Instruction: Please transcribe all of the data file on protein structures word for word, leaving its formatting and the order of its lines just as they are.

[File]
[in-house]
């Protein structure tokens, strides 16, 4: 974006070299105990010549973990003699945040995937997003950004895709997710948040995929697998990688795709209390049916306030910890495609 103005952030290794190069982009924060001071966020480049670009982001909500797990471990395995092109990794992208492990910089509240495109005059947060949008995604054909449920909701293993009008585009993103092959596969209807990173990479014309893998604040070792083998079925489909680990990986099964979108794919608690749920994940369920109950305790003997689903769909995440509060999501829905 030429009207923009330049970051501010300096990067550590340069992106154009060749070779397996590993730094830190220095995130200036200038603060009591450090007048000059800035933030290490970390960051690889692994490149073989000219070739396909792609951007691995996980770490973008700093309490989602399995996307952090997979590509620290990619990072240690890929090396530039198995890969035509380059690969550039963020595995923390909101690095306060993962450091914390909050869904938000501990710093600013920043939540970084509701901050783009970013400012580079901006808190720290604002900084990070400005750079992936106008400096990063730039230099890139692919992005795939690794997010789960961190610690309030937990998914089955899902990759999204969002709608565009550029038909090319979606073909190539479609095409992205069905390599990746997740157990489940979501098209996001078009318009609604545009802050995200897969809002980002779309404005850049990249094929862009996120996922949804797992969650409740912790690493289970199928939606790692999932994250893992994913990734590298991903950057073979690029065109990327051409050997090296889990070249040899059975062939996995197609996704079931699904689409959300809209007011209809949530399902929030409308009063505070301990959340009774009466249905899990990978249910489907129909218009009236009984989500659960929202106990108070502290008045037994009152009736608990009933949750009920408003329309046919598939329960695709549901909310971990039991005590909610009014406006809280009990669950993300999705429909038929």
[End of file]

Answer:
[in-house]
């Protein structure tokens, strides 16, 4: 974006070299105990010549973990003699945040995937997003950004895709997710948040995929697998990688795709209390049916306030910890495609 103005952030290794190069982009924060001071966020480049670009982001909500797990471990395995092109990794992208492990910089509240495109005059947060949008995604054909449920909701293993009008585009993103092959596969209807990173990479014309893998604040070792083998079925489909680990990986099964979108794919608690749920994940369920109950305790003997689903769909995440509060999501829905 030429009207923009330049970051501010300096990067550590340069992106154009060749070779397996590993730094830190220095995130200036200038603060009591450090007048000059800035933030290490970390960051690889692994490149073989000219070739396909792609951007691995996980770490973008700093309490989602399995996307952090997979590509620290990619990072240690890929090396530039198995890969035509380059690969550039963020595995923390909101690095306060993962450091914390909050869904938000501990710093600013920043939540970084509701901050783009970013400012580079901006808190720290604002900084990070400005750079992936106008400096990063730039230099890139692919992005795939690794997010789960961190610690309030937990998914089955899902990759999204969002709608565009550029038909090319979606073909190539479609095409992205069905390599990746997740157990489940979501098209996001078009318009609604545009802050995200897969809002980002779309404005850049990249094929862009996120996922949804797992969650409740912790690493289970199928939606790692999932994250893992994913990734590298991903950057073979690029065109990327051409050997090296889990070249040899059975062939996995197609996704079931699904689409959300809209007011209809949530399902929030409308009063505070301990959340009774009466249905899990990978249910489907129909218009009236009984989500659960929202106990108070502290008045037994009152009736608990009933949750009920408003329309046919598939329960695709549901909310971990039991005590909610009014406006809280009990669950993300999705429909038929």